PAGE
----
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FDA Summary: April 8, 2022

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Today, the U.S. Food and Drug Administration provides an at-a-glance summary of news from the agency:

  • On April 7, the FDA authorized a shelf-life extension for Janssen COVID-19 refrigerated vaccine, allowing the product to be stored at 2-8 degrees Celsius for 11 months. The vaccine was previously allowed to be stored for up to nine months. This extension was granted following a thorough review of the data submitted by Janssen. This extension applies to all refrigerated vials of Janssen COVID-19 Vaccine that have been stored in accordance with the manufacturer’s storage conditions. A copy of the approval letter is posted on the FDA website.
  • On April 7, the FDA authorized two over-the-counter (OTC) home COVID-19 antigen tests. Validation data was collected through the FDA’s collaboration with the National Institutes of Health (NIH) and the Independent Test Assessment Program (ITAP). The Emergency Use Authorizations (EUAs) issued to Osang LLC were for their OHC COVID-19 antigen self-test and Xiamen Boson Biotech Co., Ltd for their SARS-CoV-2 antigen rapid test card. These are examples of the FDA’s continued commitment to increasing the availability of sufficiently accurate and reliable home COVID-19 diagnostic tests for all Americans.
    The tests are:
    • Over-the-counter COVID-19 home antigen diagnostic tests that give results in 15 minutes.
    • Intended to be used as a serial test for people with or without symptoms, meaning the test is carried out twice over three days, with at least 24 hours and no more than 48 hours between tests.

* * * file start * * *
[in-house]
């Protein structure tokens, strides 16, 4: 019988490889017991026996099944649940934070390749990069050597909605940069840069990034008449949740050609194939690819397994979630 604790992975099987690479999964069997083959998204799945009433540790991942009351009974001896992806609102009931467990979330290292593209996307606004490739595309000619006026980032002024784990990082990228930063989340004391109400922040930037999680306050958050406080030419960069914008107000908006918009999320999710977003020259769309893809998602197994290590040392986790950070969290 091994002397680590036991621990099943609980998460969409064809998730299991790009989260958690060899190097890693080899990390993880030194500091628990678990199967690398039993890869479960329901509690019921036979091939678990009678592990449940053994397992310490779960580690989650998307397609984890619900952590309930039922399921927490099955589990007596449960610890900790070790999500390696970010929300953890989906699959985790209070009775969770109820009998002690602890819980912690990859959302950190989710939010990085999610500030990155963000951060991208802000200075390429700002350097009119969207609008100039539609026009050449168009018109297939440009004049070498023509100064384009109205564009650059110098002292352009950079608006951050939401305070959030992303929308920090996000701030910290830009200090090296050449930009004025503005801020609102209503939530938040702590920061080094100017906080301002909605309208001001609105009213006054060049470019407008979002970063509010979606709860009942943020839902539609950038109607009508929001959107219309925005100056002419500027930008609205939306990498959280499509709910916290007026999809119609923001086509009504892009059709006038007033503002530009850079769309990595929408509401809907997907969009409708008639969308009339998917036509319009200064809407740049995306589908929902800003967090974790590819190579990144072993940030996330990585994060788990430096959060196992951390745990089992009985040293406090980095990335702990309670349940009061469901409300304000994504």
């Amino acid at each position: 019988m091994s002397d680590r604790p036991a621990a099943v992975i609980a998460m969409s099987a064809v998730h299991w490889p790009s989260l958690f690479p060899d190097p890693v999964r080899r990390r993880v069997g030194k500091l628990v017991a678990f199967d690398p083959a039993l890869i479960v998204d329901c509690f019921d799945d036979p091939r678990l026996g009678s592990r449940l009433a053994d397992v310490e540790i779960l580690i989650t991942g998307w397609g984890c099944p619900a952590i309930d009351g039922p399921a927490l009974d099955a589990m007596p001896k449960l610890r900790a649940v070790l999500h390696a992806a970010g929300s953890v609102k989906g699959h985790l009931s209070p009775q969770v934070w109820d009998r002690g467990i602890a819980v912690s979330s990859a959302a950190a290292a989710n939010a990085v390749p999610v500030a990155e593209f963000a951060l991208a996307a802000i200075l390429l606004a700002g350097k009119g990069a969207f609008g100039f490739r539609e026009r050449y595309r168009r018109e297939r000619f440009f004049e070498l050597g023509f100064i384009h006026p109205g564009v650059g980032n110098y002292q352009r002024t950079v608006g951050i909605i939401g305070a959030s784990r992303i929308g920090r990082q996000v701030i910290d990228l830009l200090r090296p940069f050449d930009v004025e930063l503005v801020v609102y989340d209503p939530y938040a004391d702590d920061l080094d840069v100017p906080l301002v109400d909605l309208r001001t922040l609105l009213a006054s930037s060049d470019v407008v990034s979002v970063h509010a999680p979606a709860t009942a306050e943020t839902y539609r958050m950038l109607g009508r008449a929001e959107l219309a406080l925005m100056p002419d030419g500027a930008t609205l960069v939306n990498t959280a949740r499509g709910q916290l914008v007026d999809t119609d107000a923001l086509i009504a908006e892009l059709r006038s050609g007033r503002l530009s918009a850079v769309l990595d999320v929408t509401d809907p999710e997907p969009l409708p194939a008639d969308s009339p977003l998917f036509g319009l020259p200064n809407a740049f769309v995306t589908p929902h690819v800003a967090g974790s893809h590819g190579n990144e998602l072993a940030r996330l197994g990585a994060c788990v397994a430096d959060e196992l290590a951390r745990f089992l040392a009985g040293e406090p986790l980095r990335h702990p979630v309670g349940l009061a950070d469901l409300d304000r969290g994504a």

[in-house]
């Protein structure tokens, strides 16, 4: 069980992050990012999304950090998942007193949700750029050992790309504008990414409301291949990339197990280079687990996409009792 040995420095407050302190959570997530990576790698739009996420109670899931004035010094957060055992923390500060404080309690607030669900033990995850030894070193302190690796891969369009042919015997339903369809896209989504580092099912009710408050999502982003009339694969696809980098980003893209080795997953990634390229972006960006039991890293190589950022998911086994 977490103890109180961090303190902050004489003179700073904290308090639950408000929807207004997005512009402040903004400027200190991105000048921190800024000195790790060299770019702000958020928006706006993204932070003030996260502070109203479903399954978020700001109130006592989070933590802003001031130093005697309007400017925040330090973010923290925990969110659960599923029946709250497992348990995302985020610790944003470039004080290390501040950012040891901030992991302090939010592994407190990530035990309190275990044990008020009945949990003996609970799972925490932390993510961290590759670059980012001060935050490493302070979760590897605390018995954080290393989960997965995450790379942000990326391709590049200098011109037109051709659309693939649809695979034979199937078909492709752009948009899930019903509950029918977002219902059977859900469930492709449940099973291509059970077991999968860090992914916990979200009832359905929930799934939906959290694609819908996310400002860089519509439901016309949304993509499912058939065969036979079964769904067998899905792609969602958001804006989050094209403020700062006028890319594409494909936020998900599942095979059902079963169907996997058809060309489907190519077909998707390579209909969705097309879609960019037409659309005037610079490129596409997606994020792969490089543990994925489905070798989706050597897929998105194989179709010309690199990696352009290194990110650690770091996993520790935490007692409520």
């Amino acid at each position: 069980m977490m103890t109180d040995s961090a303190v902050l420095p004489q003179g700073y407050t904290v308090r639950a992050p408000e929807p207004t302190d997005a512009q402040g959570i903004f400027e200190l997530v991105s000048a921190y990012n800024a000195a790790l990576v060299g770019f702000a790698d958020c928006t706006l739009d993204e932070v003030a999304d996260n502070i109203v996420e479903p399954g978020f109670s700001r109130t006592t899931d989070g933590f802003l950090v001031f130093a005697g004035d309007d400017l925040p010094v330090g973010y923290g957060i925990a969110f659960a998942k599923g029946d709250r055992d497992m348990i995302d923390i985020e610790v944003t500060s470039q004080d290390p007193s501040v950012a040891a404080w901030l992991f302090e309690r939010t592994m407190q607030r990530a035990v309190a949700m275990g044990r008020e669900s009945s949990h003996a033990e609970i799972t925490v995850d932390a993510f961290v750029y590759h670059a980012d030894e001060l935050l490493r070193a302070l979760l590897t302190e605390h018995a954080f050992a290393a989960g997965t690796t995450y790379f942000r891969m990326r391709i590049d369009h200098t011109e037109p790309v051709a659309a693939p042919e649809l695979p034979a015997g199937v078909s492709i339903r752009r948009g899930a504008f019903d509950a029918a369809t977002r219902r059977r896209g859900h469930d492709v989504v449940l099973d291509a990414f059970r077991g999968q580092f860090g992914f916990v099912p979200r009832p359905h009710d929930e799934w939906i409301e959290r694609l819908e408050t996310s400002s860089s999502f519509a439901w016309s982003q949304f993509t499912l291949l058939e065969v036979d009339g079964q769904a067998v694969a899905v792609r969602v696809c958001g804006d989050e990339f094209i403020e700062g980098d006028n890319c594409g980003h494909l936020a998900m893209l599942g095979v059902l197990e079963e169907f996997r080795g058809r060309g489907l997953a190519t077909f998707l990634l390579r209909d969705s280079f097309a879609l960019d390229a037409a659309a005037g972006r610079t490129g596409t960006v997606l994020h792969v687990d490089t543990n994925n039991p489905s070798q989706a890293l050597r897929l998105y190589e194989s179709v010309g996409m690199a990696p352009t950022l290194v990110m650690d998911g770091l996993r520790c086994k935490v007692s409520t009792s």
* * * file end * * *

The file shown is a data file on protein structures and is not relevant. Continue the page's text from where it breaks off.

Can be used for people:

    • • Be 14 years of age or older with a self-collected nasal swab specimen.
    • • Age 2 years or older when an adult collects the nasal swab specimen.
  • On April 7, the FDA released the draft guidance: Cybersecurity in Medical Devices: Quality System Considerations and Content of Premarket Submissions. The draft guidance replaces the draft guidance from 2018 and aims to further emphasize the importance of ensuring that devices are designed in a secure manner, helping to mitigate emerging cybersecurity risks throughout the total product lifecycle, and to more clearly describe FDA recommendations for premarket submission content. to address cybersecurity concerns.
  • As part of the FDA’s efforts to protect consumers, on April 6, the agency issued a joint warning letter with the Federal Trade Commission to Sensory Cloud, Inc for selling unapproved products with COVID-19 claims. 19 unproven. Consumers concerned about COVID-19 should consult their healthcare provider.
  • COVID-19 testing updates:
    • To date, 428 tests and specimen collection devices are authorized by the FDA under Emergency Use Authorizations (EUAs). These include 294 molecular tests and sample collection devices, 84 antibody tests and other immune response tests and 50 antigen tests. There are 74 molecular clearances and 1 antibody clearance that can be used with home samples. There is 1 EUA for molecular prescription home testing, 2 EUA for antigen prescription home testing, 17 EUA for over-the-counter (OTC) antigen home testing and 3 for home testing Molecular OTCs.
    • The FDA has authorized 28 antigen tests and 9 molecular tests for serial screening programs. The FDA also cleared 923 revisions to EUA clearances.

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The FDA, an agency of the United States Department of Health and Human Services, protects public health by ensuring the safety, efficacy, and safety of drugs, vaccines, and other biological products for human use, and medical devices. The agency is also responsible for the safety and security of the food supply, cosmetics, dietary supplements, electronic radiation emitting products and the regulation of tobacco products.